Sharon also blogs at Post Growth, along with Josha Nelson and Scott Gast, both of Seattle
With his documentary 'The Population Puzzle', Australian entrepreneur and adventurer Dick Smith has done something very brave, and very important, in working to break the taboo on speaking about population.
It is taboo because raises many sensitive issues around immigration, fertility - and of course, because it challenges the growth consensus.
In Australia, the population issue has often been emotionally charged, because of the role of immigration in Australia's population growth. The debate is thus easily hijacked from being a discussion about exactly what a sustainable population for Australia would be, and instead becomes mired in blame games and fuels the agenda of racist elements.
In relation to fertility, there is a high likelihood that any attempt to discuss the issue will be taken personally, or will be turned back on the person who dared intrude in one of the most personal and intimate areas of the human experience. If you have kids, you are a hypocrite. If you don't have kids, you won't know what you are talking about, or you're 'anti-children'.
Anything to shoot the messenger and keep the taboo in place.
Anything to avoid the discomfort of acknowledging the issue, its implications and what can fairly and humanely be done about it.
It is a highly emotive topic, but in fact addressing population is important precisely so we can ensure that everyone's kids – now and in the future – can have the best life possible.
And the growth consensus...
One of the main concerns underpinning the fuelling of growth in industrialised societies is how are we going to take care of an ageing population demographic – we need more people of working age to support the increasing ranks of elders who live longer, who often require more [and more expensive] health care, and often end up in high levels of dependent care.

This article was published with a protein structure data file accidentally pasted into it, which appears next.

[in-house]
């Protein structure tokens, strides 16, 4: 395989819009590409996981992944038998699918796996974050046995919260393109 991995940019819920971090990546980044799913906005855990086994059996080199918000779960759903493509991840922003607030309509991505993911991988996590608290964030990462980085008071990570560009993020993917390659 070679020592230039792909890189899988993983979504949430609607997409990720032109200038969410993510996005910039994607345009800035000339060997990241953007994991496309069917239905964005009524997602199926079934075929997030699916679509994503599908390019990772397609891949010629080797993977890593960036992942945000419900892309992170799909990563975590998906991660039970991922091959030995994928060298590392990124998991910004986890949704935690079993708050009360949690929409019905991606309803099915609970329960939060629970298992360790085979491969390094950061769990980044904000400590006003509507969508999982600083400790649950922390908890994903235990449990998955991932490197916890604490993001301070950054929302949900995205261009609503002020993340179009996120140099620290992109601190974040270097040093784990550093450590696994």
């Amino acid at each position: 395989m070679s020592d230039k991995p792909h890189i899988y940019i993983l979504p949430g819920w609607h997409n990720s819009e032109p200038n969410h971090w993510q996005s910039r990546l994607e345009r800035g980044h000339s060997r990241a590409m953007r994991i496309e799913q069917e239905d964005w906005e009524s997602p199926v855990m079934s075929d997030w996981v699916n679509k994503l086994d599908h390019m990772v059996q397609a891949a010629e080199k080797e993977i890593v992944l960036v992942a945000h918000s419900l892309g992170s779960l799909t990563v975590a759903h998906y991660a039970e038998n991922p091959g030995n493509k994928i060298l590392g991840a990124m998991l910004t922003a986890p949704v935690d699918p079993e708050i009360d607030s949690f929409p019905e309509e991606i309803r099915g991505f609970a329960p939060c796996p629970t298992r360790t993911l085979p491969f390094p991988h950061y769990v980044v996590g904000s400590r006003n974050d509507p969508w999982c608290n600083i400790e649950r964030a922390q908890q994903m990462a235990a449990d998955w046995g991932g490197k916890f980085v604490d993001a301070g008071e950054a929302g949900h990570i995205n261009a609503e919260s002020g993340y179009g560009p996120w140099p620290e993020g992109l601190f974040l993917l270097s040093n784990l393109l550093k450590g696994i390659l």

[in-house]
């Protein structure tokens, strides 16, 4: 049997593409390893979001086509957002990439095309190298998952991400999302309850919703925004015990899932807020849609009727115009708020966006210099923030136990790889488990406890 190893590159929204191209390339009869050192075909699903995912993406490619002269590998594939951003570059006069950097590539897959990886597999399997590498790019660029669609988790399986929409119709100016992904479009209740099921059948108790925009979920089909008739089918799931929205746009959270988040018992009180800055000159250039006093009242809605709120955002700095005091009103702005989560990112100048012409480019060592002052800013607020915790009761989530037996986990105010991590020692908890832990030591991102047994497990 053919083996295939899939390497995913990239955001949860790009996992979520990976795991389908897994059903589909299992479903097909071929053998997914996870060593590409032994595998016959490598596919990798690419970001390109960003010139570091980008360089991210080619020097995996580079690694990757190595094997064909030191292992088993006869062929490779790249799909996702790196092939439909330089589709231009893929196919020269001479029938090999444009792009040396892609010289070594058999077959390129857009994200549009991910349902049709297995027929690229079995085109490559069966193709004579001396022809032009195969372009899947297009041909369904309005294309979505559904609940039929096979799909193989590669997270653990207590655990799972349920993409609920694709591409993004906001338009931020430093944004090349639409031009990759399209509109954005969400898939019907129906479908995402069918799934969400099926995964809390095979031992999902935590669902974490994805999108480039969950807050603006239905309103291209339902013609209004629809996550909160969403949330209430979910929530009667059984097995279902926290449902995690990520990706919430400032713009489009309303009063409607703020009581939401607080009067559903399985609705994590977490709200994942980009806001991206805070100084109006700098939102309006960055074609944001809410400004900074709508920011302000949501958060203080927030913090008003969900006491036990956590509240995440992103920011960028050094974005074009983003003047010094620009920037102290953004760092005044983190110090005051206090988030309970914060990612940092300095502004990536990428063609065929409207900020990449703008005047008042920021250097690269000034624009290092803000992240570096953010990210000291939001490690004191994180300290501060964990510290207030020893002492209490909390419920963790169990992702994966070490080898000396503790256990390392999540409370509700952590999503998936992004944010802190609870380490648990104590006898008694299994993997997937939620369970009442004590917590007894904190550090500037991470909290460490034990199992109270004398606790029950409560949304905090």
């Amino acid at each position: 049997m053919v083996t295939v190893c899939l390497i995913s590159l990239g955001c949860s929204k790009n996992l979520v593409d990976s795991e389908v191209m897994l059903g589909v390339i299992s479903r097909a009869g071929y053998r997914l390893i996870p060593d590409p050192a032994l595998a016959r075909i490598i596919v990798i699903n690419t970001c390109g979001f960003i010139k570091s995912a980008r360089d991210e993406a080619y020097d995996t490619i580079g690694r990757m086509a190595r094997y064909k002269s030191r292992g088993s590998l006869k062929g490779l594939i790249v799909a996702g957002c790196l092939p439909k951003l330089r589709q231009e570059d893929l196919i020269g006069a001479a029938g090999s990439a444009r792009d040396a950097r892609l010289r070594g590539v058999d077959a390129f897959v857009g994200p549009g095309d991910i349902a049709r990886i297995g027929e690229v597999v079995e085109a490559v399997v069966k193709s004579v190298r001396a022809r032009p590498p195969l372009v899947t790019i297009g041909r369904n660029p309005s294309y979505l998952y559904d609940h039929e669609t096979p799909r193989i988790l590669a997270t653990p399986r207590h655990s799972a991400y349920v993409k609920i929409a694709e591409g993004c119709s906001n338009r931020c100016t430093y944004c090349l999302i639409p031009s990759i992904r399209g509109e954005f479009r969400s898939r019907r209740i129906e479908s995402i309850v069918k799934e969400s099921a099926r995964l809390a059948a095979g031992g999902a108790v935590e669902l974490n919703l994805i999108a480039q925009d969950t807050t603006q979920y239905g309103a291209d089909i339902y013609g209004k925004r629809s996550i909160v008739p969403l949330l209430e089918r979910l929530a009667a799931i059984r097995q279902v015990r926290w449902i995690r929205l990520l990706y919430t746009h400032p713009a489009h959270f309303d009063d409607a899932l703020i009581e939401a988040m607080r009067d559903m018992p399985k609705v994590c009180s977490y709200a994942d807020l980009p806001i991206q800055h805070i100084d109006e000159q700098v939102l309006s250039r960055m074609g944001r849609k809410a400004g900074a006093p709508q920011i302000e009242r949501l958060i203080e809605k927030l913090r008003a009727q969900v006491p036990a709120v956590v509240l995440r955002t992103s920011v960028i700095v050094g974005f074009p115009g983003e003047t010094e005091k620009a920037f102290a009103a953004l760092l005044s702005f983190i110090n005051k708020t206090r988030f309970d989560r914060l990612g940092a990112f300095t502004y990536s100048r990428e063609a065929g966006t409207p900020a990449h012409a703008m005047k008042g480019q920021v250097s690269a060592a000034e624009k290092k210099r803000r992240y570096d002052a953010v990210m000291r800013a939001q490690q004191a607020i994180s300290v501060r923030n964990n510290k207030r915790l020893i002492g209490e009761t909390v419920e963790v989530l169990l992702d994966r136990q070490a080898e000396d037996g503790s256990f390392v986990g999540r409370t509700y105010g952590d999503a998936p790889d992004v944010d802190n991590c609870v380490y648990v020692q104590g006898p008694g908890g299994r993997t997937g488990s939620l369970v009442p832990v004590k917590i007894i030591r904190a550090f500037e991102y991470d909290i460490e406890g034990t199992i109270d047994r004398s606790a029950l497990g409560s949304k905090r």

Until the 20th century, when improved sanitation and medical care enabled us to live longer lives than any of our ancestors, humanity did not have this problem at this scale. It is a real issue. But is this grow-more-young-to-support-the old approach – a population Ponzi scheme – simply deferring, rather than tackling, the problem?
Alex Steffen of Worldchanging expressed this in his 2008 article on 'Peak Population':
1) The longer population growth rates remain high, the more total people there will be on the planet when we reach peak population, so one of our biggest goals ought to be seeing to it by every ethical means possible that the wave of population growth crests sooner rather than later.
2) If we are successful in reaching peak population sooner, at a lower number of people, rather than later with more people, we will be much more able to confront the myriad interlocking crises we face – a comparatively less crowded planet is an easier planet on which to build a bright green future.
When that population wave eventually crests – and it will – how high do we want the wave to be?
We need to think more creatively about how to address this genuine social concern – how to care for our elders with dignity – but not by encouraging more population growth to defer an even bigger problem that will need to be addressed.
Let's not fool ourselves that 'Ponzi Demography' is the basis for the future of Australia - because it is absolutely not. It's a house of cards.
Ultimately tackling population means facing our addiction to growth.
Climate change is merely a symptom of the biggest conundrum facing humanity: the assumption that we can sustain the current 6.5 billion people on the planet on western industrial lifestyles when the planet – according to every source from the IPCC to Millennium Ecosystem Assessment – is saying its not coping now.
The 21st century question is not whether we can sustain more than six billion people on a western industrial model of development, but how to sustain the projected global population so that everyone has a good quality of life – of which material living standards are only a part - within the biophysical limits of one planet.